Subject and Keywords:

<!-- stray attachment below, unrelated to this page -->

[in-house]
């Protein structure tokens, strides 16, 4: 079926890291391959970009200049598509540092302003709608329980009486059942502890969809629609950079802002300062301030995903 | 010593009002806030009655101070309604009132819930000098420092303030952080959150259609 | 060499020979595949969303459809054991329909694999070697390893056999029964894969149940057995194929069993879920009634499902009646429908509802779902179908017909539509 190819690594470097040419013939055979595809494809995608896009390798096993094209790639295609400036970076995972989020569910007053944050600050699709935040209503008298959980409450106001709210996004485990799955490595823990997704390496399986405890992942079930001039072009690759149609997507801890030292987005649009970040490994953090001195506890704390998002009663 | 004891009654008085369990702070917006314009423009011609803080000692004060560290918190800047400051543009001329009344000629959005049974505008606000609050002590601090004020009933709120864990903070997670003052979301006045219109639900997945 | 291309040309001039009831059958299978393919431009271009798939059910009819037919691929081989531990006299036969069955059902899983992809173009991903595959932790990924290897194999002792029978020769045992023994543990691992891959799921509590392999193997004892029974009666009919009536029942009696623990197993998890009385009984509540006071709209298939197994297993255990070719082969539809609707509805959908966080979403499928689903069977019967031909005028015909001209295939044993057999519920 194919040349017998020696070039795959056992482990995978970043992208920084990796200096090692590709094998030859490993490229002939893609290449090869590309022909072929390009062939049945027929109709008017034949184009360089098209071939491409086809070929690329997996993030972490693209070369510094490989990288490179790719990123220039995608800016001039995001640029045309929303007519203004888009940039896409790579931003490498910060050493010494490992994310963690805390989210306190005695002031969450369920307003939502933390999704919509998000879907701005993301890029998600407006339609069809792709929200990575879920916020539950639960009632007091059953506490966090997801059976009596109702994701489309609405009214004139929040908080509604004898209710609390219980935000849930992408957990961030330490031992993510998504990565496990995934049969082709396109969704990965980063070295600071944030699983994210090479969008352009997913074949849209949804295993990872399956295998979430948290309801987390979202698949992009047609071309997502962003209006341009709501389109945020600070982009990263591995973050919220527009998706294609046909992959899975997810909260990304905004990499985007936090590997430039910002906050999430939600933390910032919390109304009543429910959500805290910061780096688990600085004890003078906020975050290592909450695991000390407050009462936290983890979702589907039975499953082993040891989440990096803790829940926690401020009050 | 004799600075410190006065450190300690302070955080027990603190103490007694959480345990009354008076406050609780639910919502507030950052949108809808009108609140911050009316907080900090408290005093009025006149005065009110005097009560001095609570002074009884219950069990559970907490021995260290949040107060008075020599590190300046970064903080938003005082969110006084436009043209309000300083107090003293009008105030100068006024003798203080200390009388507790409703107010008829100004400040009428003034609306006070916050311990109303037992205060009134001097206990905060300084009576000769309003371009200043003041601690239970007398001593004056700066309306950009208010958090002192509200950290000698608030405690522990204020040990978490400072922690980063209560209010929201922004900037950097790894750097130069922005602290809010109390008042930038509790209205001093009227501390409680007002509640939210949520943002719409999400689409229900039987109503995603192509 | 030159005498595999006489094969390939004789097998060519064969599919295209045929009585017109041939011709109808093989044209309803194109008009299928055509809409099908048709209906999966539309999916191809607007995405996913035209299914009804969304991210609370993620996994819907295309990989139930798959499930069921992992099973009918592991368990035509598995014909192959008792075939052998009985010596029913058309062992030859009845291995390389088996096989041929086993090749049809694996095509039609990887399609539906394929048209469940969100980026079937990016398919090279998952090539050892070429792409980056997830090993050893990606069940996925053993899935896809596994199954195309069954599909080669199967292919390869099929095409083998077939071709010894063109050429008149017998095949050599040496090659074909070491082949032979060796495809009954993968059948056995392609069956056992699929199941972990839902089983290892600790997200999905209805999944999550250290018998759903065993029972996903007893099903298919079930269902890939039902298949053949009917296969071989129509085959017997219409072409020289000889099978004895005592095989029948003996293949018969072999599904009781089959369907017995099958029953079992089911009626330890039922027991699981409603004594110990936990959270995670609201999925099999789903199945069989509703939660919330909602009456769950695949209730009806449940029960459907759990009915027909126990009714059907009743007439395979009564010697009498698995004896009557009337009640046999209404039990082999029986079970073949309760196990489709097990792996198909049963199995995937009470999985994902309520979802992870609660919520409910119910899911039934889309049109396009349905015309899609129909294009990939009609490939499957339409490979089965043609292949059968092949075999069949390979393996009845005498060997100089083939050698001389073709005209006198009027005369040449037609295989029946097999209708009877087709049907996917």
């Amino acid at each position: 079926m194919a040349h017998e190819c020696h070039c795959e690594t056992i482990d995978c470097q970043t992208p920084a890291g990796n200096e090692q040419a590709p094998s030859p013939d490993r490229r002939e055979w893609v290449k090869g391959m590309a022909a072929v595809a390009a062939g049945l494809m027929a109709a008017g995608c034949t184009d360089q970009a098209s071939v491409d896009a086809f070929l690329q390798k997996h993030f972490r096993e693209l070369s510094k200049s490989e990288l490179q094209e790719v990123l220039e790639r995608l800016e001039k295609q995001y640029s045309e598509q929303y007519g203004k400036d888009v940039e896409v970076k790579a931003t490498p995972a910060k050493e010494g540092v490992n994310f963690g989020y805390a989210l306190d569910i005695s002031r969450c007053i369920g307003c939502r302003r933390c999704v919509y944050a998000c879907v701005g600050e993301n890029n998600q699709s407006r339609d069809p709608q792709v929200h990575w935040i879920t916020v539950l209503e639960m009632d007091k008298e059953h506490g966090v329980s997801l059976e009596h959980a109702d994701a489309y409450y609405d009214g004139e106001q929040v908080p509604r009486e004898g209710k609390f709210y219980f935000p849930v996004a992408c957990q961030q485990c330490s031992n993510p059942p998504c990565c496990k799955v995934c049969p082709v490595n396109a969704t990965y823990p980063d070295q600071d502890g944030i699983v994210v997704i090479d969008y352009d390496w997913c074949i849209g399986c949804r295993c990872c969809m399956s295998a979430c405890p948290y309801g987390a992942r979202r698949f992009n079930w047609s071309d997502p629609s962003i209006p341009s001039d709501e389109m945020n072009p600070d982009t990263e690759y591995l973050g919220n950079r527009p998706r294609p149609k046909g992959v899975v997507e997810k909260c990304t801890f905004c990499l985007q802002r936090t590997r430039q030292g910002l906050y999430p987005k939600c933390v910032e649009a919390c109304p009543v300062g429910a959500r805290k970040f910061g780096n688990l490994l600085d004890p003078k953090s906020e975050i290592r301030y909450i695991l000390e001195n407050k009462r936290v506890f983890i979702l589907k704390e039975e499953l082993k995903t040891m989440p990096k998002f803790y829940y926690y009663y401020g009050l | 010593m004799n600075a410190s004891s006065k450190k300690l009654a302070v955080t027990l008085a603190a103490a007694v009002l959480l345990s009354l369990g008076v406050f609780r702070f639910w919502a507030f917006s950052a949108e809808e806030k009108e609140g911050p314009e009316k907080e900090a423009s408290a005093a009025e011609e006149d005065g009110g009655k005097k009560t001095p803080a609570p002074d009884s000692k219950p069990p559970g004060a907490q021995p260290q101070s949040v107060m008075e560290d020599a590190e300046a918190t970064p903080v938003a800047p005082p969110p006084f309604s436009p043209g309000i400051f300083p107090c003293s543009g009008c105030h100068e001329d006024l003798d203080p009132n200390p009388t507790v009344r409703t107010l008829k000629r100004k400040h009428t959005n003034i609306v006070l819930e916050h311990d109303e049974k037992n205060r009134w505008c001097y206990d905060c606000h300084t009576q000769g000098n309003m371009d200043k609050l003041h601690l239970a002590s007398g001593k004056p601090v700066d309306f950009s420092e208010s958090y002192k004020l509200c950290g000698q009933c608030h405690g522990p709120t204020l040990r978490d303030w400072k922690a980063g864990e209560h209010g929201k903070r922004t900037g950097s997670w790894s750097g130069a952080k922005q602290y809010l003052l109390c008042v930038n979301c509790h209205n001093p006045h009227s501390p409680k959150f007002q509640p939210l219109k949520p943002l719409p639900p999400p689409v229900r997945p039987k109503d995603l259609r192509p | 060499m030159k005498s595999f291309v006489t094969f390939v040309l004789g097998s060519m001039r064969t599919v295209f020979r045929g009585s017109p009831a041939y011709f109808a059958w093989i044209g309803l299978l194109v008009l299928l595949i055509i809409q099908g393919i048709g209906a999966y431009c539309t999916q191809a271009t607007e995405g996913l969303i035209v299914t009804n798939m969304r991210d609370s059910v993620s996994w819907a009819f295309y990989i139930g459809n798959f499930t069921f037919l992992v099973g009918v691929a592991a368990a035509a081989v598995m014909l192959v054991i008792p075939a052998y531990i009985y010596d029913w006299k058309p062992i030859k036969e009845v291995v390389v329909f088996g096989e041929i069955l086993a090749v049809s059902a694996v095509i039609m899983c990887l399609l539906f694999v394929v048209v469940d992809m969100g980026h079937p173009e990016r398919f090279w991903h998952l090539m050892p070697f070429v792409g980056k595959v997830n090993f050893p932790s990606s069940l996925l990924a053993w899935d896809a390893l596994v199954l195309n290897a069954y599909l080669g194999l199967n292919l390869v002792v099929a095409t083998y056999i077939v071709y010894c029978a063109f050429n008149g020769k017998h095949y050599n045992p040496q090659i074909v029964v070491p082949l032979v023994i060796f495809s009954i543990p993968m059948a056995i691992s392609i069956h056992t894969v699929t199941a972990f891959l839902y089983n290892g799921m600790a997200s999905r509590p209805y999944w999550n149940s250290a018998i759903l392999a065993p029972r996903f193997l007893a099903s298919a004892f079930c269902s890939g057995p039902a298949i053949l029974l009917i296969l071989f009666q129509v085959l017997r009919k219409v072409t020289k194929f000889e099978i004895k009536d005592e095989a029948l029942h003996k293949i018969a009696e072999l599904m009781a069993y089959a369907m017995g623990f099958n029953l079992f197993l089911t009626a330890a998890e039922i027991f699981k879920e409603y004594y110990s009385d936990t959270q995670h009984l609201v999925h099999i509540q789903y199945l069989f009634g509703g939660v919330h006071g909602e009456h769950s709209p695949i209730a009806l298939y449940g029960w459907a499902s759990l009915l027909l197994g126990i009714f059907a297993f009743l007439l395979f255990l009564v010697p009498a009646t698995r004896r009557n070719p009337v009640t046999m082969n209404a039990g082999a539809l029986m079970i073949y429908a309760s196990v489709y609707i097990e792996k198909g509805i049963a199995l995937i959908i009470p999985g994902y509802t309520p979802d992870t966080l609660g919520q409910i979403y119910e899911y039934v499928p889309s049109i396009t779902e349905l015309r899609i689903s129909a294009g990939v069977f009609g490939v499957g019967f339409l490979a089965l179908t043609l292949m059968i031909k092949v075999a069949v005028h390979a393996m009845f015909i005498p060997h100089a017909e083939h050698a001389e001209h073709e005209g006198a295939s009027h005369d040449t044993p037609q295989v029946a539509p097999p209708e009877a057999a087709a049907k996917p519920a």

Judgments issued based on the interpretation of art. 18 of the Polish Constitution, according to which this provision prevents institutionalization at the statutory level in Poland of same-sex relationships, and also prevents the registration in Poland of a marriage concluded abroad by persons of the same sex, and even that this provision constitutes one of the obstacles to transcription of a foreign birth certificate a child in which same-sex parents are entered as parents, lead to oppression. This inspires acritical look at this hegemonic discourse on jurisprudence regarding art. 18 of the Constitution, as well as to the demand for jurisprudence and judicial decisions to create alternative discourses in this respect — taking into account the actual, rather than minimalist or formal, implementation of freedom and equality — which in the future could take over the hegemonic position. The study includes a reference to the idea of Chantal Mouffe that the task of a democracy is to transform antagonistic relations (we/they, whose parties are enemies who do not have common points of reference) into agonic relations (we/they, whose parties are not enemies, and “opponents”). Undoubtedly, in Poland today, the confrontation between conservative circles and LGBT people and their allies is not agonizing and it is doubtful, in the current political conditions, to transfer this antagonism to the agonizing public sphere of the dispute. However, according to the author, jurisprudence (and jurisprudence) has a role to play here, which should make an effort to confront various legal discourses regarding LGBT rights. A possible loss of hegemonic position by the currently dominant legal discourse in Poland (in Article 18 of the Polish Constitution) could in the future lead to a “civilization” of public confrontation of discourses regarding claims of LGBT persons (and perhaps the transformation of the currently recorded antagonistic relationship linking conservatives with LGBT persons in an agonic relationship, and finally — changes in the law).